November 16, 2018 / Europe & North America
In recent years, governmental entities, most notably the OECD, the United States, and the EU Commission, have driven massive changes to the once-stable field of international tax law. These changes have created uncertainty and challenges for all levels of taxpayers, tax practitioners, and (even) regulators. When the OECD began pushing these initiatives with the BEPS Project back in the earlier part of this decade, the EU Commission responded with its state aid investigations, sending not-too-subtle reminders of its legal authority to create extra-statutory tax laws.
These ongoing cases have induced responses from both tax authorities and taxpayer behavior.
ATAD and DAC6
Most recently, the EU introduced a requirement that its member states implement the Anti-Tax Avoidance Directive (ATAD) and the DAC6 (Directive on Mandatory Disclosure for Intermediaries) into their own national laws. For smaller EU member states and for those seeking to compete on a tax basis in the global economy, implementation of these directives, such as introduction of CFC legislation, represents significant (and potentially unwelcome) legislative and policy change.
Under these extra-national rules, EU member states must also create interest deductibility restrictions featuring a fixed ratio rule, exit tax provisions, and anti-hybrid rules, further introducing complexities and compliance burdens. No end appears in sight, either, as the EU Commission continues its tax juggernaut with further draft directives, the most prominent of which is the Digital Tax Directive—considering a potentially aggressive approach to taxation of non-brick-and-mortar business profits, a notably unpopular piece of regulation that many member states believe ought to be left to the OECD (although the UK seems to be trying to foment quick adoption with its recently proposed digital services tax).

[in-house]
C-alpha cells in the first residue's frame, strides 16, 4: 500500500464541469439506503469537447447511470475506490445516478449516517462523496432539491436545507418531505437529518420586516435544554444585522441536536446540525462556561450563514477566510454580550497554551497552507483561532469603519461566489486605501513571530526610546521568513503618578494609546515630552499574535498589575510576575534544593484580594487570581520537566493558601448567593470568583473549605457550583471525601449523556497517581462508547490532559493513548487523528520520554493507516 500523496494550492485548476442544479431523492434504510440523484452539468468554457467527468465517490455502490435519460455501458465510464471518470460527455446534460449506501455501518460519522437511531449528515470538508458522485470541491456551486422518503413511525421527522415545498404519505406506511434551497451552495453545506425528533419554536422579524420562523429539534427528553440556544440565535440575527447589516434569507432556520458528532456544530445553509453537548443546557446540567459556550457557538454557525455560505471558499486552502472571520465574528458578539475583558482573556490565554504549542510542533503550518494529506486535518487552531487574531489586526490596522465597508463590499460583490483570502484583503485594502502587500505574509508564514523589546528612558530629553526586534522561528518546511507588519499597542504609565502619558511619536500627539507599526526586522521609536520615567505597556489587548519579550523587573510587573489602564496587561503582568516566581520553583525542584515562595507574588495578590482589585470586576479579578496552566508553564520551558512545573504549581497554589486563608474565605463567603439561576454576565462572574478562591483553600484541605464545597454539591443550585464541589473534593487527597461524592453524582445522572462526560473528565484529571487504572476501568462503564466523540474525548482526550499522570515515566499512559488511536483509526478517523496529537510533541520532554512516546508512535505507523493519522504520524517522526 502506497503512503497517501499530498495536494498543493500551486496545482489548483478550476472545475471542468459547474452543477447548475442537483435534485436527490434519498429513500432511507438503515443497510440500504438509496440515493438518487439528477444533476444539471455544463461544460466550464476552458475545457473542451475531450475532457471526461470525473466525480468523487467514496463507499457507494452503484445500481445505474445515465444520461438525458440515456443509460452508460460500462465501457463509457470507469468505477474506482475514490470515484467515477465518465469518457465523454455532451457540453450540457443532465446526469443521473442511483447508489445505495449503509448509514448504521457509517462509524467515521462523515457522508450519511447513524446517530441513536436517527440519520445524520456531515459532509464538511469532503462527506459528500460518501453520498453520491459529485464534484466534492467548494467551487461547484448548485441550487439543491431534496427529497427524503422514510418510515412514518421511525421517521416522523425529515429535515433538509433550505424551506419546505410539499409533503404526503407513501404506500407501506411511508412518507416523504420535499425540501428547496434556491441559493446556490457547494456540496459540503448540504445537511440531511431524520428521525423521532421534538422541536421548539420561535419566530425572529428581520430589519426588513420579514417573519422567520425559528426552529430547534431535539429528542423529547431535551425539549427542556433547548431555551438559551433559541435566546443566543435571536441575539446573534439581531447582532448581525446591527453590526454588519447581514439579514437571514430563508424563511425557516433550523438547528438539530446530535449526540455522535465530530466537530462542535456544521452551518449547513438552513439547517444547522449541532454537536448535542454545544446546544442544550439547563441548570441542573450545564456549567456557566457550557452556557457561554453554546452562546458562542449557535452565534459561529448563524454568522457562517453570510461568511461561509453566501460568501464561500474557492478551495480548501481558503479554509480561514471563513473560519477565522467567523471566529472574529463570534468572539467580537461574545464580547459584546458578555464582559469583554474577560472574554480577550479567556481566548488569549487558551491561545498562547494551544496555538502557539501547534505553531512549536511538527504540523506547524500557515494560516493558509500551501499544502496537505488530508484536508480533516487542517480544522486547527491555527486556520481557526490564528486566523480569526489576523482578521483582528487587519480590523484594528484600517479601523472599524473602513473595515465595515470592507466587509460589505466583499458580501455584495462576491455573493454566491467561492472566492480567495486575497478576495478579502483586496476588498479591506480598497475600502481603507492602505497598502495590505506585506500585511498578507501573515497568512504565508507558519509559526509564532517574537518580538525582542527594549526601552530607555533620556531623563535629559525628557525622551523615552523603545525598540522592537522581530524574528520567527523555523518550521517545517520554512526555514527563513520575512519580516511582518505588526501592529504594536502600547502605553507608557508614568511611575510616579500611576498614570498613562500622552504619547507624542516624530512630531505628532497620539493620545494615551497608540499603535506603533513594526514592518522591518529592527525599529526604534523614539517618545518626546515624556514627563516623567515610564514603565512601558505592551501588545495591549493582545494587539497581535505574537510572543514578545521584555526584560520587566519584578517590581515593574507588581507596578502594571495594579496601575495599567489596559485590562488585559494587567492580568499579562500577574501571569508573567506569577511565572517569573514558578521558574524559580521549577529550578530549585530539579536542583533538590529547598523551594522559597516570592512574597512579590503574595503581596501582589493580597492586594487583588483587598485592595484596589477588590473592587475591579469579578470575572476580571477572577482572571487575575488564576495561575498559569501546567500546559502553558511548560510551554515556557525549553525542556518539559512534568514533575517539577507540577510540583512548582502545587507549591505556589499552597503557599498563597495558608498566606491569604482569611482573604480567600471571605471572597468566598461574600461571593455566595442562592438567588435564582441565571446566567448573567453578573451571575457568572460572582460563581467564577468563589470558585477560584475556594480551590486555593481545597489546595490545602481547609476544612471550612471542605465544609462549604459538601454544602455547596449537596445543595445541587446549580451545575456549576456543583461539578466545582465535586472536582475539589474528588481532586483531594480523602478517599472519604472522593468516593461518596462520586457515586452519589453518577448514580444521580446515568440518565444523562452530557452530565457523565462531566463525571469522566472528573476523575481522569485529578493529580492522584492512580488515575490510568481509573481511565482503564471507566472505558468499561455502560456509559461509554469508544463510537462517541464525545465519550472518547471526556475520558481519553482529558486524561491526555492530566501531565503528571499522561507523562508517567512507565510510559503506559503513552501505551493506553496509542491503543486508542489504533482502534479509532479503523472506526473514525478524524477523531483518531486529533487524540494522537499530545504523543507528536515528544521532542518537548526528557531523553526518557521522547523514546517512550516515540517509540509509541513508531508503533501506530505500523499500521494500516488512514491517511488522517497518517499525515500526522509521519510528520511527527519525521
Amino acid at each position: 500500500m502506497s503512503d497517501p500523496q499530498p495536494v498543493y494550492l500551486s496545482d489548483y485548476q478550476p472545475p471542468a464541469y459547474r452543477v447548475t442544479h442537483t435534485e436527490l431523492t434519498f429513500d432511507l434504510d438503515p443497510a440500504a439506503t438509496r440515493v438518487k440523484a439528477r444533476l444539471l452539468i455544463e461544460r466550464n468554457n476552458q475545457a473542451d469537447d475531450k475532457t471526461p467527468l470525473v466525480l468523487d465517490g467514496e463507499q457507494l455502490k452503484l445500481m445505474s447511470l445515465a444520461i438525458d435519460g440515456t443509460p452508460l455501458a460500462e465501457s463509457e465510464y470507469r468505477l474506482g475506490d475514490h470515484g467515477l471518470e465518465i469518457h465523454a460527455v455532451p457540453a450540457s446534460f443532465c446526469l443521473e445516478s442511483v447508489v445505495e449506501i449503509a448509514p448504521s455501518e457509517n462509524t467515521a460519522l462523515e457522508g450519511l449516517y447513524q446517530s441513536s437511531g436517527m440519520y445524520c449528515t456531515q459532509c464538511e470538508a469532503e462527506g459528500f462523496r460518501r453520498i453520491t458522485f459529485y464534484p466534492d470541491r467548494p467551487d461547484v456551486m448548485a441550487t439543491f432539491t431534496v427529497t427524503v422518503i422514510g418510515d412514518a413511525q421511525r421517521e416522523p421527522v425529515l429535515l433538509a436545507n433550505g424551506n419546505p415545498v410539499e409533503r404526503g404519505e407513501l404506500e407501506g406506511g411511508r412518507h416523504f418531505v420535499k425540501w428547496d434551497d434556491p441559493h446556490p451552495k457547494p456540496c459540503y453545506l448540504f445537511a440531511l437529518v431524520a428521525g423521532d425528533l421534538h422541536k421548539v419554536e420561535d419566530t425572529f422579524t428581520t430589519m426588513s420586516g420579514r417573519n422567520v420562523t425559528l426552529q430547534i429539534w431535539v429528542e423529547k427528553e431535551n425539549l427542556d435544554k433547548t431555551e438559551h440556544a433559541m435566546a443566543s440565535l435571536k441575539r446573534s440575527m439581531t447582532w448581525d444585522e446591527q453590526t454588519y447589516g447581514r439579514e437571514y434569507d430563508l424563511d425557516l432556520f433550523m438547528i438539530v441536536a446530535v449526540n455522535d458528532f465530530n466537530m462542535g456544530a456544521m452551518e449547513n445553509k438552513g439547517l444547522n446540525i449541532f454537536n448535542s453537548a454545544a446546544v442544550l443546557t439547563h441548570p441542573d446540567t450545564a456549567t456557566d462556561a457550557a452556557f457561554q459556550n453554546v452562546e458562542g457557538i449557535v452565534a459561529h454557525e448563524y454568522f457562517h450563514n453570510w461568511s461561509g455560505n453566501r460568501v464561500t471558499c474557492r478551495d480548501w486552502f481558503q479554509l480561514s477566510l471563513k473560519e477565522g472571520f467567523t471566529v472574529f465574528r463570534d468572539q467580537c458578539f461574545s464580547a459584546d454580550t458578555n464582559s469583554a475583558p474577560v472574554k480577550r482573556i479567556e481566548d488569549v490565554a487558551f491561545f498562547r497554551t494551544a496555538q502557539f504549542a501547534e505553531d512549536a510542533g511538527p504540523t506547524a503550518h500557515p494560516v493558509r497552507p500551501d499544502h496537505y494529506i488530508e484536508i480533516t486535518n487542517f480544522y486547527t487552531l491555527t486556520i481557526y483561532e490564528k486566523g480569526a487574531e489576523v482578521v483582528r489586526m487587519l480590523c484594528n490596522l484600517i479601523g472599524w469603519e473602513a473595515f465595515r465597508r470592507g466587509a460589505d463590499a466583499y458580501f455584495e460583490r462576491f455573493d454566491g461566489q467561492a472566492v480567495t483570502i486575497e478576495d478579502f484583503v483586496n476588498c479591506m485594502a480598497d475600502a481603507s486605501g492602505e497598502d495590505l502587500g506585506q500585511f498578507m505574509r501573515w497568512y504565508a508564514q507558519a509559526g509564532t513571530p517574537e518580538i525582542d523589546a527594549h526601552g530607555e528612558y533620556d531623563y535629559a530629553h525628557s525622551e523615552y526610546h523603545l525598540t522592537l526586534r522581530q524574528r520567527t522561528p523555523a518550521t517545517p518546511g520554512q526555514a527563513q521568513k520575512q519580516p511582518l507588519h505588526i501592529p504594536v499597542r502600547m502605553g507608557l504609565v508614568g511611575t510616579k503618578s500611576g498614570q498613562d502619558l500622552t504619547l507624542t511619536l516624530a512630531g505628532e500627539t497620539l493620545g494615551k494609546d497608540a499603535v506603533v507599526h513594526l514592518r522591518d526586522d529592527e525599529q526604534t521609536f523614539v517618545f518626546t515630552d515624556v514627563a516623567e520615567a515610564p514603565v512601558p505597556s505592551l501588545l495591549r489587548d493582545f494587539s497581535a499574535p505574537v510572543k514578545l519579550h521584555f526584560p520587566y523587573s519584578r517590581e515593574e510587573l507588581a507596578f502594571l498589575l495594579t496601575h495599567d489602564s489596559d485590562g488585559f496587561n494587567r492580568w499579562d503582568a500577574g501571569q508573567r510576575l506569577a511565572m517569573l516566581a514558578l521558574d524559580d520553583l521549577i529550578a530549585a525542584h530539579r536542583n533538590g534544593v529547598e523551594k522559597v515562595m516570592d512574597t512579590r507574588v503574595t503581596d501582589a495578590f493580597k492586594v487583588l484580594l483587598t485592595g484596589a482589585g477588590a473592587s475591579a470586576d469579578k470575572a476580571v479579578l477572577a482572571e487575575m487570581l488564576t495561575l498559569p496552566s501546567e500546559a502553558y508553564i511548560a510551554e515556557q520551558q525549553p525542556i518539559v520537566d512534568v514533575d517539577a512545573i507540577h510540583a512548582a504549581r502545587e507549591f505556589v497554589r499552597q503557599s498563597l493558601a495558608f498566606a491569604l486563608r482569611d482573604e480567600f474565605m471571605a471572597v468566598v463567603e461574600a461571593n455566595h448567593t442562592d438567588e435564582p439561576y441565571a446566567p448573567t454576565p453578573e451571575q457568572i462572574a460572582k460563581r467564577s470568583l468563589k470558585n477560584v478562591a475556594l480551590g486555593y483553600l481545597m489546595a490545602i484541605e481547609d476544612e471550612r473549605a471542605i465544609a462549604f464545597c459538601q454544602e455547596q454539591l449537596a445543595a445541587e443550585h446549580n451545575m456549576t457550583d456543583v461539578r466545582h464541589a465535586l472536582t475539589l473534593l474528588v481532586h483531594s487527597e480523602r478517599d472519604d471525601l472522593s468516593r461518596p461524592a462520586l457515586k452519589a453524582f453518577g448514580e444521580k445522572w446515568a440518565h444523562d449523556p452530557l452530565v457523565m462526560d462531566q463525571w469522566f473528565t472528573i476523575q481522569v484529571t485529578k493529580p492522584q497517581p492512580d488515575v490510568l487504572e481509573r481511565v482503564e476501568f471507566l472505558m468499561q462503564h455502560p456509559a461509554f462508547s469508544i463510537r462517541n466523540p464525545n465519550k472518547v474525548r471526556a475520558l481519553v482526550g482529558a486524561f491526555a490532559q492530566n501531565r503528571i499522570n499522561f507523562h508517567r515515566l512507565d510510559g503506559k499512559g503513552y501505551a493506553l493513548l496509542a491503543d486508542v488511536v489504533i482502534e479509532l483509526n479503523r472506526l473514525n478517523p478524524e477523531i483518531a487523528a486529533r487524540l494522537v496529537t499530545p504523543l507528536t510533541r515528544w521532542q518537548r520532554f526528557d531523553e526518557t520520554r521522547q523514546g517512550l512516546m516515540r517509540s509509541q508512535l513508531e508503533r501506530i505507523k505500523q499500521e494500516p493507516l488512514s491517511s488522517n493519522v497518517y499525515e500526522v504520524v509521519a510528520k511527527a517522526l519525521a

Last year saw the hasty codification of U.S. international tax reform—something which had been many years in the making. Hailed by legislators as a simplification and territorial tax measure, this legislation brought further complexities to an already complex system and extended the reach of the US tax hand across the globe. The full effects of the legislative measures—and the regulations which are following—will not be entirely clear for years to come.
Europe & North America